Young falcon on the mend after being peppered with shotgun

Monks Eleigh, Suffolk. Stephen Younge of the Lavenham Falconry Centre with the injured Peregrine Falcon which was shot and found around Long Melford. ANL-140909-172009009
Monks Eleigh, Suffolk. Stephen Younge of the Lavenham Falconry Centre with the injured Peregrine Falcon which was shot and found around Long Melford. ANL-140909-172009009
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A young peregrine falcon shot down illegally near Long Melford is “on the mend”, according to the animal expert caring for her.

The rare bird of prey was blasted from the sky with a shotgun. Bird protection charity the RSPB is offering a £1,000 reward for information leading to a conviction for the crime.

The peregrine, whose numbers have increased in the UK to about 1,400 breeding pairs, is considered a rare bird and it is an offence under the 1981 Wildlife and Countryside Act to intentionally kill or injure it.

The juvenile was found by a member of the public on a footpath by Chad Brook River near Long Melford. They thought it had accidentally flown into a fence and was just stunned.

Peppered with shot from the shotgun and with a broken wing, it was taken to Mulberry Court vets in Sudbury.

And it is now being looked after by falconry expert Stephen Younge at the Lavenham Falconry Centre in Monks Eleigh.

Mr Younge said the juvenile bird had a lucky escape.

“It’s very much on the mend, but it was a bit touch and go to start with,” he said. “It was very lucky because the shot didn’t hit any of its major organs.

“It has a broken wing and the shot is still inside her; it doesn’t get digested and will stay there.”

Mr Younge says he has managed to calm the bird to sit on a glove, and is trying to ensure it is not tamed.

When it is fully recovered, it will be kept in an aviary on its own until it is ready, hopefully, to be released – although that is not certain yet.

“It’s thought it’s about 14 weeks old, just a baby really and more or less straight out of its nest,” added Mr Younge.

“Whoever shot it had no excuse. If you don’t know what something is, you should never shoot it.”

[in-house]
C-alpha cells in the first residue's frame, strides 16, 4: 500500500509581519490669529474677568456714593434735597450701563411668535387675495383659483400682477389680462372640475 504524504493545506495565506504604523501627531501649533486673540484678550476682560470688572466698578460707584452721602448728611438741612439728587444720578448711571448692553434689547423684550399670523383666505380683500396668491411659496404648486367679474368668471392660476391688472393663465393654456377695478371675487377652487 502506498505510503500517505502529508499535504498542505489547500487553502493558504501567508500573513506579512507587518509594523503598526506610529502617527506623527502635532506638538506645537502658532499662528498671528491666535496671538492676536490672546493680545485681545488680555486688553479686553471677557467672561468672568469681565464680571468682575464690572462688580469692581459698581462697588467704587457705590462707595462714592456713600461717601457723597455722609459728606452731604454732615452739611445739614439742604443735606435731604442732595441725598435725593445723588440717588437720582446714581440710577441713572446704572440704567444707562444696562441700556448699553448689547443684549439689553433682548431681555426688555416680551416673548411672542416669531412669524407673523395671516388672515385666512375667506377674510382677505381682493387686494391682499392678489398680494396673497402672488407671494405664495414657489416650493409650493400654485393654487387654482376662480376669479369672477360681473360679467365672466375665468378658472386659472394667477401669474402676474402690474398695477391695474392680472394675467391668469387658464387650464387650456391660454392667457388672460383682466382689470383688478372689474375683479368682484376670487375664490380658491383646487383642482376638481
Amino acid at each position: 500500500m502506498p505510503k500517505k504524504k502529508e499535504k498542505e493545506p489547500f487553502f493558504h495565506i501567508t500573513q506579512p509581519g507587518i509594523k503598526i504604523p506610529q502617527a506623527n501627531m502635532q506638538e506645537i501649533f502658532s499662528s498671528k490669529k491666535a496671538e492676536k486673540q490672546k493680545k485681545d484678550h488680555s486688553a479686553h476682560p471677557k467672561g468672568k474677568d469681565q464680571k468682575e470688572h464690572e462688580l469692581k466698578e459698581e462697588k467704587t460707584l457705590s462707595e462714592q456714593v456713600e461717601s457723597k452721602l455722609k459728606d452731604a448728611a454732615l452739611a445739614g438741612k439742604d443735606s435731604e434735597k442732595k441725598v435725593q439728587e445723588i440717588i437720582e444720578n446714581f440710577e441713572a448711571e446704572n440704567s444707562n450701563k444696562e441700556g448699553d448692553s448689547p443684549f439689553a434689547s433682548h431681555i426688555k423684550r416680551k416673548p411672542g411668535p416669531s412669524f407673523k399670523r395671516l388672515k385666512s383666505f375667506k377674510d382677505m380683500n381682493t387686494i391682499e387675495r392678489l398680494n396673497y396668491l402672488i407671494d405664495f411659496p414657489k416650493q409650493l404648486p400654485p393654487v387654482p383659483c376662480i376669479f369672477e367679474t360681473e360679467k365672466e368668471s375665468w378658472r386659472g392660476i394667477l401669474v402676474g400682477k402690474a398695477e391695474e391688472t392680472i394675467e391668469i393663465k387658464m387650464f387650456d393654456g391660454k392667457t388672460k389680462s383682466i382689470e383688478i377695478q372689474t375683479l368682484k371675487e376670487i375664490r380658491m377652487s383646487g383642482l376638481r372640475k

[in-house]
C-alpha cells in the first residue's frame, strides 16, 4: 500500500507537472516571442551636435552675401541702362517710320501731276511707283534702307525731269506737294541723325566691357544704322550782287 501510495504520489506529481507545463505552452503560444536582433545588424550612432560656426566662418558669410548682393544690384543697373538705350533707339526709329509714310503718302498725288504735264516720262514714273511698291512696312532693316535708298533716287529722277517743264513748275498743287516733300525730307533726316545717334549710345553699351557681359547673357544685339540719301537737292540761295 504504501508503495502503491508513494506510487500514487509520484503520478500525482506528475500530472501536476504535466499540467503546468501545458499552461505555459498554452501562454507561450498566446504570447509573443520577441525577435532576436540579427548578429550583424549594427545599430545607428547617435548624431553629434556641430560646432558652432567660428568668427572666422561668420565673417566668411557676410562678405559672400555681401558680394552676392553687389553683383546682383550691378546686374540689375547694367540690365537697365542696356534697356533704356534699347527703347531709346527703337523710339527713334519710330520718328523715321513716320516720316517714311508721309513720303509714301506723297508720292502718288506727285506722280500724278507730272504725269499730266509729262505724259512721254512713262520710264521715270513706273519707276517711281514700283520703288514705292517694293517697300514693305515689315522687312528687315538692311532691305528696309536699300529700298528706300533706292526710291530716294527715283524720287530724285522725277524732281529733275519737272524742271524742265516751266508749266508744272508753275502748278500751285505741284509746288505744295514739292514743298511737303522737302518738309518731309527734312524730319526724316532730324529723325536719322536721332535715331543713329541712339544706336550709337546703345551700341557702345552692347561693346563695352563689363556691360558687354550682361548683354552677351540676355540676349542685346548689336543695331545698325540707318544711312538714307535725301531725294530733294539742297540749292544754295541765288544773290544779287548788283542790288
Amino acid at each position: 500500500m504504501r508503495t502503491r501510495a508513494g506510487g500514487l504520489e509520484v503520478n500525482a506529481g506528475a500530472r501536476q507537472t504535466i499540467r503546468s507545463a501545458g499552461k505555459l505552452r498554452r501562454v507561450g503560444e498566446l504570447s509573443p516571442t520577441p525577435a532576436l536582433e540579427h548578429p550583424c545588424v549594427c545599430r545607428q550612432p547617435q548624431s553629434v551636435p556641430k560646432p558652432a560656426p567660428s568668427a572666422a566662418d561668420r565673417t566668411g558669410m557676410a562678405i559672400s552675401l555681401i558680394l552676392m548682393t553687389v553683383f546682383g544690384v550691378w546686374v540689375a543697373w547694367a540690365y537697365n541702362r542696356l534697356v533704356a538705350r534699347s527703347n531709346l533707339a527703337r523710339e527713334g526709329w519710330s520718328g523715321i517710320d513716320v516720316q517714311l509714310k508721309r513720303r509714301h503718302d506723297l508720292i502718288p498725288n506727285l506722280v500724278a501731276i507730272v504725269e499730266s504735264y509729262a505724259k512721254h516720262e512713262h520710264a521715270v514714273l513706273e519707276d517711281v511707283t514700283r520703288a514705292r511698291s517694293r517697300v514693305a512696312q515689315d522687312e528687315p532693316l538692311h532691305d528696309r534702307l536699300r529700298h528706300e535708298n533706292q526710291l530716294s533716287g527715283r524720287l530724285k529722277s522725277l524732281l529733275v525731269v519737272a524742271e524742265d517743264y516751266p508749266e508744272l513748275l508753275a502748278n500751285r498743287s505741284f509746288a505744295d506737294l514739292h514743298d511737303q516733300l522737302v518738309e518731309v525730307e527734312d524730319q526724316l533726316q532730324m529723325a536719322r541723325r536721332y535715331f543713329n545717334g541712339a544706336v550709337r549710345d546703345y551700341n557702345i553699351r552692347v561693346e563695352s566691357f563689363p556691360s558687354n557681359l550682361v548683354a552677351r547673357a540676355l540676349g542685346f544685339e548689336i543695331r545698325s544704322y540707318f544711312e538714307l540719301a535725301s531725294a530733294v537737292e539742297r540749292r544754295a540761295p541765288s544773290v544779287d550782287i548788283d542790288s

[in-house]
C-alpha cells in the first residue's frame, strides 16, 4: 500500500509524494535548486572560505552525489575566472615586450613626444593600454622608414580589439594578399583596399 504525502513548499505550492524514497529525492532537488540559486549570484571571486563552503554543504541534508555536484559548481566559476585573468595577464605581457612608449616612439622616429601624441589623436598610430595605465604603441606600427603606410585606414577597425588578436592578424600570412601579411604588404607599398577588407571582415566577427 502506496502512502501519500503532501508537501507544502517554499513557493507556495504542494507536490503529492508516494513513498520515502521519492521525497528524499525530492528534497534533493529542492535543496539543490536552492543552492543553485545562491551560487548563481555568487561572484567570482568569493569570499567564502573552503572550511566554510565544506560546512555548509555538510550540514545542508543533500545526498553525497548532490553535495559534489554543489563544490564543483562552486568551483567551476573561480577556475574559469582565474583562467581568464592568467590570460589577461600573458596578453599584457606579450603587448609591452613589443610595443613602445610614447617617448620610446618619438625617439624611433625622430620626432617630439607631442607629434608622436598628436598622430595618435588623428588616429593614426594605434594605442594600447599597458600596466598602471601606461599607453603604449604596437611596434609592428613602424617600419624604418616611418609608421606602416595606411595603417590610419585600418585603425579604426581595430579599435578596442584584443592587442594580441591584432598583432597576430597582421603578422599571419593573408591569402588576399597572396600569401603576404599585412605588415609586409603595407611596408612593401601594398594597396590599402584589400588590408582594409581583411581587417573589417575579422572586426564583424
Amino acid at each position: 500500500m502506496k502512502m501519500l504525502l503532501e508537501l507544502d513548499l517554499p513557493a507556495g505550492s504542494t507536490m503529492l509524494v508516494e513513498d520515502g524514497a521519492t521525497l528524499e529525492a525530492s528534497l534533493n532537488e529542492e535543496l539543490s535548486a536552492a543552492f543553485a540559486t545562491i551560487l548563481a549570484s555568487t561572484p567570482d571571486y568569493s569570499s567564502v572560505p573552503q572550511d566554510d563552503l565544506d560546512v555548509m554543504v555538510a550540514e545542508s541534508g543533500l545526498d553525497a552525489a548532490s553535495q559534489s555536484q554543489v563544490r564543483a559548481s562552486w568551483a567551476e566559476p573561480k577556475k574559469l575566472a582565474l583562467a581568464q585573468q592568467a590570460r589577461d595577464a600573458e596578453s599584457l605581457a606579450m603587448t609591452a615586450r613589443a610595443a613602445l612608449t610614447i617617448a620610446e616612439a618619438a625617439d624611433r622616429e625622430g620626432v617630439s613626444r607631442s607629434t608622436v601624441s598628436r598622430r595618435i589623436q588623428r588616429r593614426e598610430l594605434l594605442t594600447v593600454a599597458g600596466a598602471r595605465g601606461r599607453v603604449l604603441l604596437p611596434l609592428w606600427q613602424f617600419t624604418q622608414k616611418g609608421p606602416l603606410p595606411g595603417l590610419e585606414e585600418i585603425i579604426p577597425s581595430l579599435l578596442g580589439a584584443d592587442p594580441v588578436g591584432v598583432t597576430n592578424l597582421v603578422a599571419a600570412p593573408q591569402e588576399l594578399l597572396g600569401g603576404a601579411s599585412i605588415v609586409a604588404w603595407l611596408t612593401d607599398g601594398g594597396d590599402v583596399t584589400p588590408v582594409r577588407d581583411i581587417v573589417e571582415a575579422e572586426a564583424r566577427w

Mr Younge said peregrines were very rare but in recent years had been making a comeback after numbers crashed in the 1960s due to the impact of pesticides.

Recently, a breeding pair had produced young in a nest on top of Norwich Cathedral.

“They have been making a comeback,” he said. “But they are still rare in this part of west Suffolk.”

Mark Thomas, RSPB’s investigations officer, said: “This bird has only recently left its nest and has already been shot, presumably by a person who intended to kill it.

“While it is good news that the bird has survived, it is unknown if the bird will make a full recovery – often they don’t and can’t ever fly again.

“Historically, the peregrine falcon is a frequent victim of persecution and numbers declined during the last two centuries due to illegal killing.

“Populations of the species have recovered but, unfortunately, we are still having birds shot and poisoned.

“We would urge anyone with information to contact the police or ourselves.”

The RSPB said peregrines typically pair for several years and may live up to 10 years of age – the oldest on record was more than 15 years old.

Both adult birds tend the young, which take their first flight after five or six weeks. Peregrines feed on medium-sized birds, predominately pigeons, which they catch in high-speed aerial stoops – although more often than not they fail to make a kill.

Anyone who may have information in relation to this incident is asked to contact Pc Mark Bryant on 101 or the RSPB on 01767 680551.